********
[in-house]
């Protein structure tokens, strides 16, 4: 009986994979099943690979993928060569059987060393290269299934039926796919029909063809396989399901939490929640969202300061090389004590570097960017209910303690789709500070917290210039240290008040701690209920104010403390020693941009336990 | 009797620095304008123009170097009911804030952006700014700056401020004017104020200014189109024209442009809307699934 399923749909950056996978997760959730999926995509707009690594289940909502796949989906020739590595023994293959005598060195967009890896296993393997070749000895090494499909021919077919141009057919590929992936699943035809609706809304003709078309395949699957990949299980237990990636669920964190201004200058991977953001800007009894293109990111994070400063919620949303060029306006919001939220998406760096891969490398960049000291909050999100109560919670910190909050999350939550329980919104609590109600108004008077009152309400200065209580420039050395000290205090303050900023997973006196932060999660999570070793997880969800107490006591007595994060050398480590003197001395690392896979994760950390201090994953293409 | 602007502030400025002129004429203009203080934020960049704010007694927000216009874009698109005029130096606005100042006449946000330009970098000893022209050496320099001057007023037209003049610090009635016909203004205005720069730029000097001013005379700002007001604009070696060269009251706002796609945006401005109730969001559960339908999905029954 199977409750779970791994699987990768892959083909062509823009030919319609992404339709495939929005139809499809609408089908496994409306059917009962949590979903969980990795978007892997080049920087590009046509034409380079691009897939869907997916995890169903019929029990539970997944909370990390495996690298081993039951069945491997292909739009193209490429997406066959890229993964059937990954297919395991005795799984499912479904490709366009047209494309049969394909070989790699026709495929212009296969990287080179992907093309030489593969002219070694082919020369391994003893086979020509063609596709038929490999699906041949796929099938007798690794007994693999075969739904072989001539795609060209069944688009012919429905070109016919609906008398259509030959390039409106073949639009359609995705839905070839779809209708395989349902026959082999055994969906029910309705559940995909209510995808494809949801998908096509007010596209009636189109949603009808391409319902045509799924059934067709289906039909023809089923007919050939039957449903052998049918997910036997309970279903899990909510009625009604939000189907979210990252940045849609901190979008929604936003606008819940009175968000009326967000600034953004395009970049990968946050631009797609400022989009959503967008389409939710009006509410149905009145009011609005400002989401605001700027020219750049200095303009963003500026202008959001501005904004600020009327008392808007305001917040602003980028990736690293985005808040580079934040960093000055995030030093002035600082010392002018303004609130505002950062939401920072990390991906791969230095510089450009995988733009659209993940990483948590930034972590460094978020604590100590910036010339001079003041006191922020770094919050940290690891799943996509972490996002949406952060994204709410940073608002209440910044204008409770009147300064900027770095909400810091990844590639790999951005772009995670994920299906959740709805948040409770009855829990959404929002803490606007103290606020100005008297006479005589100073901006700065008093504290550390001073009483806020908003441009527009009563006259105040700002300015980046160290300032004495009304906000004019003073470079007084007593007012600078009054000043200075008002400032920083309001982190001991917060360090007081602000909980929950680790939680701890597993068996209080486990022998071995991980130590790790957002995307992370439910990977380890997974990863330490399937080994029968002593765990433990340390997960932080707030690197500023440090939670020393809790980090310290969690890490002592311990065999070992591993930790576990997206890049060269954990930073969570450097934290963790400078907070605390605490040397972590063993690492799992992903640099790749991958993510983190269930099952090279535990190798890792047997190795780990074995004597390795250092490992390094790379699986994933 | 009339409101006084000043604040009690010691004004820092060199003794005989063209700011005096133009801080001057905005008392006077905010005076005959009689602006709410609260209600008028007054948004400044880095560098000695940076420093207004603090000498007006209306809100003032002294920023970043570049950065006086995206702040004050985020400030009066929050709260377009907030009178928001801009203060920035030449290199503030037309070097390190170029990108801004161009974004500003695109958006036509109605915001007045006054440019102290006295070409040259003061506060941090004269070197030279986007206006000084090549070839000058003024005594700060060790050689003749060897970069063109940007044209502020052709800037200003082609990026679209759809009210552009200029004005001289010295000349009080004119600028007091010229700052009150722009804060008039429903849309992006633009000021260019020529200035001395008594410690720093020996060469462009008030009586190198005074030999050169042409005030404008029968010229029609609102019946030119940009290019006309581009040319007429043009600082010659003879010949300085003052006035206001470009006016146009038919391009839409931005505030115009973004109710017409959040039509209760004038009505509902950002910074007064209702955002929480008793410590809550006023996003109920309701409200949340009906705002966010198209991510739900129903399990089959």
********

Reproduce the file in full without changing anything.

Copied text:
[in-house]
């Protein structure tokens, strides 16, 4: 009986994979099943690979993928060569059987060393290269299934039926796919029909063809396989399901939490929640969202300061090389004590570097960017209910303690789709500070917290210039240290008040701690209920104010403390020693941009336990 | 009797620095304008123009170097009911804030952006700014700056401020004017104020200014189109024209442009809307699934 399923749909950056996978997760959730999926995509707009690594289940909502796949989906020739590595023994293959005598060195967009890896296993393997070749000895090494499909021919077919141009057919590929992936699943035809609706809304003709078309395949699957990949299980237990990636669920964190201004200058991977953001800007009894293109990111994070400063919620949303060029306006919001939220998406760096891969490398960049000291909050999100109560919670910190909050999350939550329980919104609590109600108004008077009152309400200065209580420039050395000290205090303050900023997973006196932060999660999570070793997880969800107490006591007595994060050398480590003197001395690392896979994760950390201090994953293409 | 602007502030400025002129004429203009203080934020960049704010007694927000216009874009698109005029130096606005100042006449946000330009970098000893022209050496320099001057007023037209003049610090009635016909203004205005720069730029000097001013005379700002007001604009070696060269009251706002796609945006401005109730969001559960339908999905029954 199977409750779970791994699987990768892959083909062509823009030919319609992404339709495939929005139809499809609408089908496994409306059917009962949590979903969980990795978007892997080049920087590009046509034409380079691009897939869907997916995890169903019929029990539970997944909370990390495996690298081993039951069945491997292909739009193209490429997406066959890229993964059937990954297919395991005795799984499912479904490709366009047209494309049969394909070989790699026709495929212009296969990287080179992907093309030489593969002219070694082919020369391994003893086979020509063609596709038929490999699906041949796929099938007798690794007994693999075969739904072989001539795609060209069944688009012919429905070109016919609906008398259509030959390039409106073949639009359609995705839905070839779809209708395989349902026959082999055994969906029910309705559940995909209510995808494809949801998908096509007010596209009636189109949603009808391409319902045509799924059934067709289906039909023809089923007919050939039957449903052998049918997910036997309970279903899990909510009625009604939000189907979210990252940045849609901190979008929604936003606008819940009175968000009326967000600034953004395009970049990968946050631009797609400022989009959503967008389409939710009006509410149905009145009011609005400002989401605001700027020219750049200095303009963003500026202008959001501005904004600020009327008392808007305001917040602003980028990736690293985005808040580079934040960093000055995030030093002035600082010392002018303004609130505002950062939401920072990390991906791969230095510089450009995988733009659209993940990483948590930034972590460094978020604590100590910036010339001079003041006191922020770094919050940290690891799943996509972490996002949406952060994204709410940073608002209440910044204008409770009147300064900027770095909400810091990844590639790999951005772009995670994920299906959740709805948040409770009855829990959404929002803490606007103290606020100005008297006479005589100073901006700065008093504290550390001073009483806020908003441009527009009563006259105040700002300015980046160290300032004495009304906000004019003073470079007084007593007012600078009054000043200075008002400032920083309001982190001991917060360090007081602000909980929950680790939680701890597993068996209080486990022998071995991980130590790790957002995307992370439910990977380890997974990863330490399937080994029968002593765990433990340390997960932080707030690197500023440090939670020393809790980090310290969690890490002592311990065999070992591993930790576990997206890049060269954990930073969570450097934290963790400078907070605390605490040397972590063993690492799992992903640099790749991958993510983190269930099952090279535990190798890792047997190795780990074995004597390795250092490992390094790379699986994933 | 009339409101006084000043604040009690010691004004820092060199003794005989063209700011005096133009801080001057905005008392006077905010005076005959009689602006709410609260209600008028007054948004400044880095560098000695940076420093207004603090000498007006209306809100003032002294920023970043570049950065006086995206702040004050985020400030009066929050709260377009907030009178928001801009203060920035030449290199503030037309070097390190170029990108801004161009974004500003695109958006036509109605915001007045006054440019102290006295070409040259003061506060941090004269070197030279986007206006000084090549070839000058003024005594700060060790050689003749060897970069063109940007044209502020052709800037200003082609990026679209759809009210552009200029004005001289010295000349009080004119600028007091010229700052009150722009804060008039429903849309992006633009000021260019020529200035001395008594410690720093020996060469462009008030009586190198005074030999050169042409005030404008029968010229029609609102019946030119940009290019006309581009040319007429043009600082010659003879010949300085003052006035206001470009006016146009038919391009839409931005505030115009973004109710017409959040039509209760004038009505509902950002910074007064209702955002929480008793410590809550006023996003109920309701409200949340009906705002966010198209991510739900129903399990089959």